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Help In Explaining How The Codes Work


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#1 cleeclee

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Posted 18 November 2012 - 04:58 AM

Hello i'd like to know how this code works. It displays a time and date for me. But i don't understand how it does. Thanks in advance for the reply!
<script>
var myVar=setInterval(function(){myTimer()},1000);


function myTimer()
{
var d=new Date();
var t=d.toLocaleTimeString();
document.getElementById("demo").innerHTML=t;
}


<!--
function makeArray() {
for (i = 0; i<makeArray.arguments.length; i++)
this[i + 1] = makeArray.arguments[i];
}


var months = new makeArray('January','February','March','April','May',
'June','July','August','September','October','November','December');
var date = new Date();
var day = date.getDate();
var month = date.getMonth() + 1;
var yy = date.getYear();
var year = (yy < 1000) ? yy + 1900 : yy;


document.write(day + " " + months[month] + " " + year);
//-->


</script>


#2 Adam

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Posted 18 November 2012 - 09:21 AM

Well first of all, your makeArray function does not create an array. It just creates a standard object with the function acting as the constructor.

You also seem to have two timers. One of which may never be seen, depending on the location of that script in the document. The other that would be seen, does not update itself. So do you see a timer updating every second or a static timer?

#3 cleeclee

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Posted 19 November 2012 - 04:25 AM

hmm i see a timer that updates every sec according to the current time my computer is at. Would you care explaining each line to me so that i could do the trouble shooting myself? ^^

#4 Adam

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Posted 19 November 2012 - 04:51 AM

Okay. First timer:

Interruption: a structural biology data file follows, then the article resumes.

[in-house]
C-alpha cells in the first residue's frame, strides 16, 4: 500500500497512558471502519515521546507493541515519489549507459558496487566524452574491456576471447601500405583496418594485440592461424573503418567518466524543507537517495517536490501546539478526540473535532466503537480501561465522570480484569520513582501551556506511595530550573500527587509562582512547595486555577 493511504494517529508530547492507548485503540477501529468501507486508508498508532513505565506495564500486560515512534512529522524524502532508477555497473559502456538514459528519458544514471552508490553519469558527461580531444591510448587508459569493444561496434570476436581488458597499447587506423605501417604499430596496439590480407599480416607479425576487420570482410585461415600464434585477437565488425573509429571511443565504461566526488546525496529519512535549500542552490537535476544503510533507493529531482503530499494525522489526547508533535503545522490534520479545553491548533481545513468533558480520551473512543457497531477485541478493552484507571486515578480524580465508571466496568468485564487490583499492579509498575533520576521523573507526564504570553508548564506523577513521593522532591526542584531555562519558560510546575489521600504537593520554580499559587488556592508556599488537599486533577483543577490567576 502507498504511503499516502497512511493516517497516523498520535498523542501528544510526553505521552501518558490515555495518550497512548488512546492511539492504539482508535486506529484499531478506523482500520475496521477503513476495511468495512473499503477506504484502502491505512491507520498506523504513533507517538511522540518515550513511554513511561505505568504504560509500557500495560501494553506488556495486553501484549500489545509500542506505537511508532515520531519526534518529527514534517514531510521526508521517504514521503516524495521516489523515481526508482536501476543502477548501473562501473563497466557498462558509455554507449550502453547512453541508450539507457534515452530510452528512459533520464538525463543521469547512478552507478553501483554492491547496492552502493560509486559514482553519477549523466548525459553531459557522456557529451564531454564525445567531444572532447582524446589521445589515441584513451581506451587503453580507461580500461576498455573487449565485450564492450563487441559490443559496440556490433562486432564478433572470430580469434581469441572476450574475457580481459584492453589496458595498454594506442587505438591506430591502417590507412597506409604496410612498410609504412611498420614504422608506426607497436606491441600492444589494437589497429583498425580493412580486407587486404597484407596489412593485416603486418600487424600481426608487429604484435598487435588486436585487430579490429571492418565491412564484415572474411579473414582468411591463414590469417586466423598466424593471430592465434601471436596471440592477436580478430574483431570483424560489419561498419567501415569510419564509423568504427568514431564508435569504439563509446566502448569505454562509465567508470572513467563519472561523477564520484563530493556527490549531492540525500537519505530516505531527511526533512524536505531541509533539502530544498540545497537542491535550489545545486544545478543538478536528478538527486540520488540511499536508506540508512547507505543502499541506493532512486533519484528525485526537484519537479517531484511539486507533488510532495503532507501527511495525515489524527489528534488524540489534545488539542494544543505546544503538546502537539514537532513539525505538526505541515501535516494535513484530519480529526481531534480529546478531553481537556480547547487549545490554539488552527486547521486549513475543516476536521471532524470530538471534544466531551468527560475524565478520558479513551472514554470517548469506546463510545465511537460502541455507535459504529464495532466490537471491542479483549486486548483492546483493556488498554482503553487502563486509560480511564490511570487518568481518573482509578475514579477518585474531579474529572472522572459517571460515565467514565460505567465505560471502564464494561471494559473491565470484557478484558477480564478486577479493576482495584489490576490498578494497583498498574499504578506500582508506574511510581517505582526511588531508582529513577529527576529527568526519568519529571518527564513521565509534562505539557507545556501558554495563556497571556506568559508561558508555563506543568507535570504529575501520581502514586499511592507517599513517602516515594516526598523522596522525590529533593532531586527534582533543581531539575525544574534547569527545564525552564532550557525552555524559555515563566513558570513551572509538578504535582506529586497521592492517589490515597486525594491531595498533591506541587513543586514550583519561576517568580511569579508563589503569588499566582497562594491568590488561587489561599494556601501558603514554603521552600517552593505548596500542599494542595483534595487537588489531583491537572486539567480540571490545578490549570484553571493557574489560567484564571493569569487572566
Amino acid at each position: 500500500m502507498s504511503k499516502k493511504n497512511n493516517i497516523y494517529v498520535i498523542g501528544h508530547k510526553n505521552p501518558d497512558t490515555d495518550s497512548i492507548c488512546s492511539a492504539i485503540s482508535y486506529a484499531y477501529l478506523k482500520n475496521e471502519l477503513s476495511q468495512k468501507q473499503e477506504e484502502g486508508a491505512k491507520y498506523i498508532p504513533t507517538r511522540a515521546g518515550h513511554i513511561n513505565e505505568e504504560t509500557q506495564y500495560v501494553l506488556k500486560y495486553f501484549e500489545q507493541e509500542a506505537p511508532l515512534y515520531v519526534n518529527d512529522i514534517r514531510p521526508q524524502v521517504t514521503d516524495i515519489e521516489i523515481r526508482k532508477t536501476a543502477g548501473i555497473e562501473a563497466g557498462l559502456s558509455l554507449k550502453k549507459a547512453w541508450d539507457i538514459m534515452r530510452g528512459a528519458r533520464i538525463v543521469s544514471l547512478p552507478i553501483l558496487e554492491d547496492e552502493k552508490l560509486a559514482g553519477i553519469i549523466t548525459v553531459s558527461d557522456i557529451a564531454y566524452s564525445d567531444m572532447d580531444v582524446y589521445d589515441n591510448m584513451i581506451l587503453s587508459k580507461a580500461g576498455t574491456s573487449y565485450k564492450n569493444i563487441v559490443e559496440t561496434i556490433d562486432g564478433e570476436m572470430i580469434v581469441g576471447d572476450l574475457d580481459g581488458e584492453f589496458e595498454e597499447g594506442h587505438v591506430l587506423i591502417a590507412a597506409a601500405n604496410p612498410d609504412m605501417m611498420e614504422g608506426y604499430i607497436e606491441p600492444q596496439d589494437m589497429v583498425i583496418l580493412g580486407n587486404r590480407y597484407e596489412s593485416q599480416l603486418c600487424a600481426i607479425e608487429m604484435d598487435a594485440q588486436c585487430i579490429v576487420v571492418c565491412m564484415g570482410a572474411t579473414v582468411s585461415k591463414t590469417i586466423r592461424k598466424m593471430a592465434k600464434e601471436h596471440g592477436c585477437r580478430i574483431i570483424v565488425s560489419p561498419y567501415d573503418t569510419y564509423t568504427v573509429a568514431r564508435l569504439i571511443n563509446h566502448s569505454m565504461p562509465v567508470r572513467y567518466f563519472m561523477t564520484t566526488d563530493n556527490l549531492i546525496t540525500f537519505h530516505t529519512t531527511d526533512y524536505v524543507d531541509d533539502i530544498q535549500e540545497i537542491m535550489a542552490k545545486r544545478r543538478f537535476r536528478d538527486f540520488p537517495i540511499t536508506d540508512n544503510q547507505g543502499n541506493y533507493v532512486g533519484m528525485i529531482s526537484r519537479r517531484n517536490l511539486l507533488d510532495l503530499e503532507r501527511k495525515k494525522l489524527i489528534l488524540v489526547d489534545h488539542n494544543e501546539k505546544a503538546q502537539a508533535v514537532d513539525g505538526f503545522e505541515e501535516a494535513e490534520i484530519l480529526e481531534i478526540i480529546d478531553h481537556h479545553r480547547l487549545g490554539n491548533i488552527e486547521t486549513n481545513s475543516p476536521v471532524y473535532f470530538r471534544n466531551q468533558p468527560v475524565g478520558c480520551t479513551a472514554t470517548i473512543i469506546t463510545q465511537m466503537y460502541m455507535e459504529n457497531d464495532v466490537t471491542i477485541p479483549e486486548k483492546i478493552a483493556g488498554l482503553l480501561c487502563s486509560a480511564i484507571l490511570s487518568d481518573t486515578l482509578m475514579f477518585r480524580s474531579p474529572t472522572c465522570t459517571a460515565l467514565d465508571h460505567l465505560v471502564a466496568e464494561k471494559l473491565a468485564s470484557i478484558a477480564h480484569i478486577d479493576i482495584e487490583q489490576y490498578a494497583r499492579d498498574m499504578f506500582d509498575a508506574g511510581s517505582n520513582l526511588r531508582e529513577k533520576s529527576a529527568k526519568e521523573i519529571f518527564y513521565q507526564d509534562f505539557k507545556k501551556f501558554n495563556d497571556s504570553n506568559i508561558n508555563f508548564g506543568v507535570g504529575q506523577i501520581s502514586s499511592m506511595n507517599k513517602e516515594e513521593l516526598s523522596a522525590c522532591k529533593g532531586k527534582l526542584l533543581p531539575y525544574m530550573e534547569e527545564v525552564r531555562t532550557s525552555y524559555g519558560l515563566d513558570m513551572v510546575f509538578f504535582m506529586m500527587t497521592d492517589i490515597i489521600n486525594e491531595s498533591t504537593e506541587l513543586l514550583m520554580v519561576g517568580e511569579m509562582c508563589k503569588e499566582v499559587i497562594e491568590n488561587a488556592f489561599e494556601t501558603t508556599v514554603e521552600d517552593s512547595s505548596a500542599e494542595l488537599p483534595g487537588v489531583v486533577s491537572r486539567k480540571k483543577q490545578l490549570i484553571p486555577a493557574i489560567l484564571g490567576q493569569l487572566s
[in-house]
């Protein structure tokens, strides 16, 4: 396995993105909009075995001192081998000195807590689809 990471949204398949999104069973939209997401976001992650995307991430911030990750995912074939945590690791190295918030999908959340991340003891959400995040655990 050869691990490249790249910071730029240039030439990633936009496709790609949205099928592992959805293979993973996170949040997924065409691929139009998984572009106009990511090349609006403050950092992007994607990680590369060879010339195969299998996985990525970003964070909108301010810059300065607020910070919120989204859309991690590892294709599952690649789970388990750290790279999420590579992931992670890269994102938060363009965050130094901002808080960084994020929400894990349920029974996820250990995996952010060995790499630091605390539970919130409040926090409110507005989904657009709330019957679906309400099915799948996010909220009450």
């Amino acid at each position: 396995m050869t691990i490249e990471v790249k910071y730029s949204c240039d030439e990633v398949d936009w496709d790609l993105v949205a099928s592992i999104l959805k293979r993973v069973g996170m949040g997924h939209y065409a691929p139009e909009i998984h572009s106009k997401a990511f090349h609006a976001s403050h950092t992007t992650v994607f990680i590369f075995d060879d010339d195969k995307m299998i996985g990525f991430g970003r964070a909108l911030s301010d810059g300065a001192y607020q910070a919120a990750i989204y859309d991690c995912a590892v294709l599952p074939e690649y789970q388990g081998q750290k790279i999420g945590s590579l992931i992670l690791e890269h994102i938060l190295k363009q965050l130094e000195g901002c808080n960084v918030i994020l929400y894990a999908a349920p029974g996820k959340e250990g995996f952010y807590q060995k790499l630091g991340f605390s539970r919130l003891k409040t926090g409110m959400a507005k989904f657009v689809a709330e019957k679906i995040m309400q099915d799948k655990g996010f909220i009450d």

var myVar=setInterval(function(){myTimer()},1000);

This creates a timer that calls the provided callback every second, which in turn calls the myTimer() function.

function myTimer()
{
var d=new Date();
var t=d.toLocaleTimeString();
document.getElementById("demo").innerHTML=t;
}

This creates a new Date object with no arguments, meaning it's set to the current date/time. The return value of toLocaleTimeString() is then stored in the variable t, and then set as the innerHTML of the #demo element. This will happen every second, so you'll get the "dynamic" clock.

Second timer:

function makeArray() {
for (i = 0; i<makeArray.arguments.length; i++)
this[i + 1] = makeArray.arguments[i];
}

The arguments provided to this function are stored as the properties 1, 2, 3, etc. As mentioned this isn't actually an array, so you can't use the array methods, but numeric property names are valid in JS so while this is wrongly named it isn't necessarily bad. Would be a lot easier to remove it though and just define the array like:

var months = ['January', 'February' ...];

Though you would need to account for the index starting at 0.

var date = new Date();
var day = date.getDate();
var month = date.getMonth() + 1;
var yy = date.getYear();
var year = (yy < 1000) ? yy + 1900 : yy;

Again this just creates a new Date object to the current date/time, and then uses the Data object's methods to build up a string, which is eventually written to the document once:

document.write(day + " " + months[month] + " " + year);

With what I said before about one not being shown, if document.write() is called after the document is ready you will overwrite the whole document and so loose the #demo element, meaning the first timer would fail. If called in-line, within the body, it will be written in-line. See the difference here:

http://jsfiddle.net/GWezM/
http://jsfiddle.net/z6Mq5/

#5 cleeclee

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Posted 19 November 2012 - 09:00 PM

wow that was very detailed and helpful. Thanks i'll make sure to work em out nicely. Your help is very much appreciated!




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